No matter how you slice it, the documentary "Jesus Camp" is bound to enrage someone. This is a marvelous hot potato odyssey into the heartland of Evangelical Christians living in the Midwest. Here they've built a fortress of faith that they feel is tested everyday, so they start young to reinforce their numbers. Real young. The leaders encourage parents to send their children to a summer camp in Devil's Lake, North Dakota where the kids can eat, sleep, and breathe Jesus, essentially preparing them for future warfare.
Depending on your viewpoint, "Jesus Camp" is either a chilling or reassuring peek into the motivations of an Evangelical Christian society. The leader here is Becky Fischer, a rotund, vain believer who has sensed a resurgence of faith in America since George W. Bush took power. Her mission is to sequester the children in the camp, to train them about the evils of liberalism, abortion, and Harry Potter, so they can go out into the world and spread the good word further. In a mind-bendingly shocking scene, she compares her work to the multigenerational Islamic Fundamental terrorists that plague our world. Becky has no patience for those who disregard Jesus.
Her campers include Levi, a rat-tailed young boy who desires to be a preacher, and Rachael, who feels a kinship with the Lord flowing through her veins. These are 10 year-old children. They are some of the oldest kids in the camp.
Without any commentary, directors Heidi Ewing and Rachel Grady take the viewer into the camp to behold the salvation (or madness) that lies within. Amazingly, the filmmakers do not pull a Michael Moore and turn everyone into a wack job to suit their argument. The directors are merely observers, and to openly debate the goal of the camp, they've inserted sequences with radio talk show host Mike Papantonio expanding on his thoughts on this radical religious movement as a way of balancing the argument the best they can. Papantonio is a thoughtful man, rightfully baffled over the change of the political sea, but how can he compete with footage of teary toddlers who've caught the spirit and speak in tongues?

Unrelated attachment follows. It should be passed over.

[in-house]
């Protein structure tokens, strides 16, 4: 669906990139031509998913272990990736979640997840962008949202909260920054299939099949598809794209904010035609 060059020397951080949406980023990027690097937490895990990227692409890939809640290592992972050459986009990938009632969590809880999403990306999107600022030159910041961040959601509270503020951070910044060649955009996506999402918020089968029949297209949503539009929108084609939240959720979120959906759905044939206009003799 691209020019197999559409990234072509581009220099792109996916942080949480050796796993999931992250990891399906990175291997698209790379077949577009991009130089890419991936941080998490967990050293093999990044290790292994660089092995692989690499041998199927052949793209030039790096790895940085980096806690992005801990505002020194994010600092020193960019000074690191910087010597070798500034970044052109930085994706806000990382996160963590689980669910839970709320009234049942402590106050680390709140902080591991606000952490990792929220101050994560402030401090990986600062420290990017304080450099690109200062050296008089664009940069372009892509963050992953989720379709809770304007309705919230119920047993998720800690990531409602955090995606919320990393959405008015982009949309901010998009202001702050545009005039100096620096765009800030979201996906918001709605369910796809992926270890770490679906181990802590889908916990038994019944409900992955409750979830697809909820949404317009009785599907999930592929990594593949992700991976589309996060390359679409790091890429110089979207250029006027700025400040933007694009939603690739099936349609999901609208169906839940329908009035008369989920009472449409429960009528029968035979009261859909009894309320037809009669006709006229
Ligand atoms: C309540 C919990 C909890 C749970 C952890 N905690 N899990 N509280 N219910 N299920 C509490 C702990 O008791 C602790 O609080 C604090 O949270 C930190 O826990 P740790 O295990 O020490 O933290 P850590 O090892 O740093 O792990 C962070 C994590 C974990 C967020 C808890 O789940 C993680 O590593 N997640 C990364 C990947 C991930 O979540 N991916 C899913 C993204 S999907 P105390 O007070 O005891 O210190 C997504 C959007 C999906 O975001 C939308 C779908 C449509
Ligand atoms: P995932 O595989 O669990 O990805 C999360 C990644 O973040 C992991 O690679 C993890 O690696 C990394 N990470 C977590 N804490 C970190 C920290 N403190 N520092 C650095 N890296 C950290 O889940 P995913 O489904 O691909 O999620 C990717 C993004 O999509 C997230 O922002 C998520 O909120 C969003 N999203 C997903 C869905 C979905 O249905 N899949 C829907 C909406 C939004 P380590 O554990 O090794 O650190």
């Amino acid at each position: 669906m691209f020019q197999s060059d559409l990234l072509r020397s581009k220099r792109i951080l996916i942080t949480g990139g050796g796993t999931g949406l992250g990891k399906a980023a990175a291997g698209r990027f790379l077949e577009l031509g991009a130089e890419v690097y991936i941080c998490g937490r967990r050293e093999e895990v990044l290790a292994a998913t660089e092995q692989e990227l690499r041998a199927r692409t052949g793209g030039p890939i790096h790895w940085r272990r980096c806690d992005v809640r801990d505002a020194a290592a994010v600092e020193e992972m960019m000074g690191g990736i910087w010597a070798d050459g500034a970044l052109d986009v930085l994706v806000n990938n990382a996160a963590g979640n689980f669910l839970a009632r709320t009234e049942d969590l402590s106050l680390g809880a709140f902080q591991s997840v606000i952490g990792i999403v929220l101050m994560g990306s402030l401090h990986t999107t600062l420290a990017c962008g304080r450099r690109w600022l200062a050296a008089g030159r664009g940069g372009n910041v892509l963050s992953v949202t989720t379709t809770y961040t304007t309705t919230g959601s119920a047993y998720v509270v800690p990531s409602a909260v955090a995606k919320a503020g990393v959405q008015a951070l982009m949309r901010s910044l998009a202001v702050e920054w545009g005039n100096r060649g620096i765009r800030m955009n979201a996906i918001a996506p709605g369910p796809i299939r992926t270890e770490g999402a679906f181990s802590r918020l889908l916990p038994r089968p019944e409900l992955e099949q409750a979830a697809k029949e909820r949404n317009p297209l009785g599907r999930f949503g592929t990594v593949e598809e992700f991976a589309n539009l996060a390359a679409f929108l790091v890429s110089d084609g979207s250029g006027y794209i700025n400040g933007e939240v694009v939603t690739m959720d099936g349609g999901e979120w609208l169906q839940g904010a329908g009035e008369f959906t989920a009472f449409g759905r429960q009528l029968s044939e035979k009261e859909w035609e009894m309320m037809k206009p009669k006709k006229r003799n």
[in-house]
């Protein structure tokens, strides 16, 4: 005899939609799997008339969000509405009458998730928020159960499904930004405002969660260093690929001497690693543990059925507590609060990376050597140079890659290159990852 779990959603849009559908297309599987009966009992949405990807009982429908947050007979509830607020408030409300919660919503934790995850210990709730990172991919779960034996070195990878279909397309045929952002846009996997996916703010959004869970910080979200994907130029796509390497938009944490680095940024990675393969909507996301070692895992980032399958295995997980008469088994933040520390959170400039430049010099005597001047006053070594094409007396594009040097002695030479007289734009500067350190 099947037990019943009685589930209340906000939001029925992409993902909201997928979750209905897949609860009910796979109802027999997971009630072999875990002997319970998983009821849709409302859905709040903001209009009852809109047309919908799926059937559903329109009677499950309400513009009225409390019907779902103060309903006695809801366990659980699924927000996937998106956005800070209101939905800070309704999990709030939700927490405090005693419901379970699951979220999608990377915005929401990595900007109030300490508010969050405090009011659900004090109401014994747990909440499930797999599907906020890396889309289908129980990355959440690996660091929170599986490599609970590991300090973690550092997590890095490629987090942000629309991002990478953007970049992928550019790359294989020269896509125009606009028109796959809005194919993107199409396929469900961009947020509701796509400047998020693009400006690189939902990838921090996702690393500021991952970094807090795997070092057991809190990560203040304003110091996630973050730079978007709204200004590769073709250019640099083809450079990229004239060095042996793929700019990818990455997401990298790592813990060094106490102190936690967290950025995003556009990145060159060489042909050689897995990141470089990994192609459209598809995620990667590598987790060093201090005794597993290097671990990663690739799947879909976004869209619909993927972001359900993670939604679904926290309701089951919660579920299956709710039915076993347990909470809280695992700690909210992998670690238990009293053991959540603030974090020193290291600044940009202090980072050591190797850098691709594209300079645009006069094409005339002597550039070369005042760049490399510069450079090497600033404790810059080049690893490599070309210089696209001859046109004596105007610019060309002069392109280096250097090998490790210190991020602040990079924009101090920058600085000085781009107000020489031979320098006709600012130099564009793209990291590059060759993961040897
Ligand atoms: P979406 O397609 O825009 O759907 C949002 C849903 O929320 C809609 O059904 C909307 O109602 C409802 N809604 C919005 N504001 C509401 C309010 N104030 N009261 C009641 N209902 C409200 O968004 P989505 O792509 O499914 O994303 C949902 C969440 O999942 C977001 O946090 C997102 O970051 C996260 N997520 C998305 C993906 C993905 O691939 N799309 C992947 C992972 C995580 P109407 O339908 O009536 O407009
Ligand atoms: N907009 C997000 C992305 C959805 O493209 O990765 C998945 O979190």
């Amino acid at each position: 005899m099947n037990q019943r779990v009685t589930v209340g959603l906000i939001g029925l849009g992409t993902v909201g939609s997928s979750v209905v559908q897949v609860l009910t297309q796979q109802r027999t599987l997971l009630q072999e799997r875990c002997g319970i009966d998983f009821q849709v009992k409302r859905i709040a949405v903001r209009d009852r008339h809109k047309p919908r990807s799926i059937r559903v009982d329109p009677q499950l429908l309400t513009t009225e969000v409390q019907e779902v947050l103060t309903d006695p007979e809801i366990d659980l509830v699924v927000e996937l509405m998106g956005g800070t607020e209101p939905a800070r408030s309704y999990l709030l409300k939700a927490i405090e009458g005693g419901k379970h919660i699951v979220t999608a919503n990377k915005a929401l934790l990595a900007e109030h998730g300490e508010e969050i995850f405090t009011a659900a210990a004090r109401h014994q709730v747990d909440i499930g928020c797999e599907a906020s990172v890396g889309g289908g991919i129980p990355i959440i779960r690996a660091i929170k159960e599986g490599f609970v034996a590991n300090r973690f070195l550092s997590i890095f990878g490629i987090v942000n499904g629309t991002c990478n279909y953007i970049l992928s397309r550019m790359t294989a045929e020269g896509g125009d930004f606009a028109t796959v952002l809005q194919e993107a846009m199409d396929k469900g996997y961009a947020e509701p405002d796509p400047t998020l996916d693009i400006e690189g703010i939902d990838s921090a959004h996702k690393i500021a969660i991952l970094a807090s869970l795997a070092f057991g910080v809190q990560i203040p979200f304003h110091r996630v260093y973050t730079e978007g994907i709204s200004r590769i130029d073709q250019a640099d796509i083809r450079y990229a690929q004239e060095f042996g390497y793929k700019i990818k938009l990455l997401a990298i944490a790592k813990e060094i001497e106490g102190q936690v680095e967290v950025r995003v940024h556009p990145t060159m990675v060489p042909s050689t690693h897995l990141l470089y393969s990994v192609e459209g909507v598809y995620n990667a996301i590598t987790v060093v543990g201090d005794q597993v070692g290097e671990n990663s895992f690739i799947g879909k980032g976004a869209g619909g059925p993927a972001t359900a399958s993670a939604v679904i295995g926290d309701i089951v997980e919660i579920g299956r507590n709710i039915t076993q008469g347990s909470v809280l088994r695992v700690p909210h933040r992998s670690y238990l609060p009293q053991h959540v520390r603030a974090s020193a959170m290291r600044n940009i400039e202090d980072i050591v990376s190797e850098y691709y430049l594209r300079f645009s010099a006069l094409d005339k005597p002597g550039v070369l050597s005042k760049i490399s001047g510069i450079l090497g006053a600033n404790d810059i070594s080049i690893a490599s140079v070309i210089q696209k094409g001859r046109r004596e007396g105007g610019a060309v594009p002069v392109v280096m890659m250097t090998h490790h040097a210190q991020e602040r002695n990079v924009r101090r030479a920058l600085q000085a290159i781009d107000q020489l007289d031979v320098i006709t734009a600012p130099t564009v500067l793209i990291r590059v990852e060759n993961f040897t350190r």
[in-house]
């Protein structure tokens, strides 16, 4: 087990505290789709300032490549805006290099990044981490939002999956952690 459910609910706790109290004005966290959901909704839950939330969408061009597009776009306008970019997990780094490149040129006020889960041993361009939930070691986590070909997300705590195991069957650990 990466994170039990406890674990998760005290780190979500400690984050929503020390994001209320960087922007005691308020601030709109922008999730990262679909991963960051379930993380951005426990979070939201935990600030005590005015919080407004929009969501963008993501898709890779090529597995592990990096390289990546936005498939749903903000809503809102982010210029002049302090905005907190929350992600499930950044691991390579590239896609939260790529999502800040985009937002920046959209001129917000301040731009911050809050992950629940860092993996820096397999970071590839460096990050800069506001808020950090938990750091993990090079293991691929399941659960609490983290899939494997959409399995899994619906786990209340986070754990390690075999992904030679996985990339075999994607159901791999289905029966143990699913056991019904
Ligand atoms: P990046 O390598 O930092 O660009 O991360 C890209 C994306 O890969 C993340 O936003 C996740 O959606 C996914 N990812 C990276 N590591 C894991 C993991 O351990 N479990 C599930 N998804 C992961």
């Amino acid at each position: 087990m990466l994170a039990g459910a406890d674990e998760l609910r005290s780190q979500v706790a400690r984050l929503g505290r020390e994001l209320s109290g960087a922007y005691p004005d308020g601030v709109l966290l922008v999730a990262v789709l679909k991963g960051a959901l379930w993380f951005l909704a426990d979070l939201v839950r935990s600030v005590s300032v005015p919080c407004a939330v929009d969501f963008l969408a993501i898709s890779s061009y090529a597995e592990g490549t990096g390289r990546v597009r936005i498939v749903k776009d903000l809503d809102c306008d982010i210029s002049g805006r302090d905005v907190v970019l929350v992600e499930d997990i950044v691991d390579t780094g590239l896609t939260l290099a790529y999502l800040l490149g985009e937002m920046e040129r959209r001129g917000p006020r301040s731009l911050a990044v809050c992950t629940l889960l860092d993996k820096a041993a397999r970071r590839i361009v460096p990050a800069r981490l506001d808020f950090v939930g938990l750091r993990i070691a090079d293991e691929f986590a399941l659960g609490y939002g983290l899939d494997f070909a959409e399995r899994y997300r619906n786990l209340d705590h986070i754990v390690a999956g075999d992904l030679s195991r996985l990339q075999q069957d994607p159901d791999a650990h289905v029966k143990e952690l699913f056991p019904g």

The filmmakers go beyond the camp to visit an Evangelical home-schooled household, where the only thing worse than a non-believer is the fanged beast known as science. It's like the Batman to their Joker. The Evangelicals do not believe in global warming, evolution, the separation of church and state, or dirty stinking liberals. They feel with Bush in charge, their way of life will soon dominate America. At the camp, they touch and pray to a cardboard cutout of Bush, and await the nomination of Judge Samuel Alito to the Supreme Court with bated breath. The President is their savior, and they sleep soundly in the knowledge that he takes a meeting with an Evangelical leader every week for guidance.
In the third act, we watch the aftermath of the camp, where faith has been served and now the kids are off to double their numbers. It's hard not to notice the cold, rehearsed feeling in their speech when they address the camera, as much as it is hard to deny their commitment.
It comes down to this: these are children. Impressionable, innocent, incredibly camera-aware, loving, ready-to-please children. They have not chosen this way of life; it's being legally programmed into them for the benefit of adults who are afraid they might lose their moral standing without a backup generation to replace them. Where is the line? Condemn this way of life, and you're branded an America-hating witch. Celebrate this culture of indoctrination, and it sets a dangerous precedent. "Jesus Camp" will present 1,000 questions on faith, trust, and humanity that are not easily answered; it's a film impossible to ignore.
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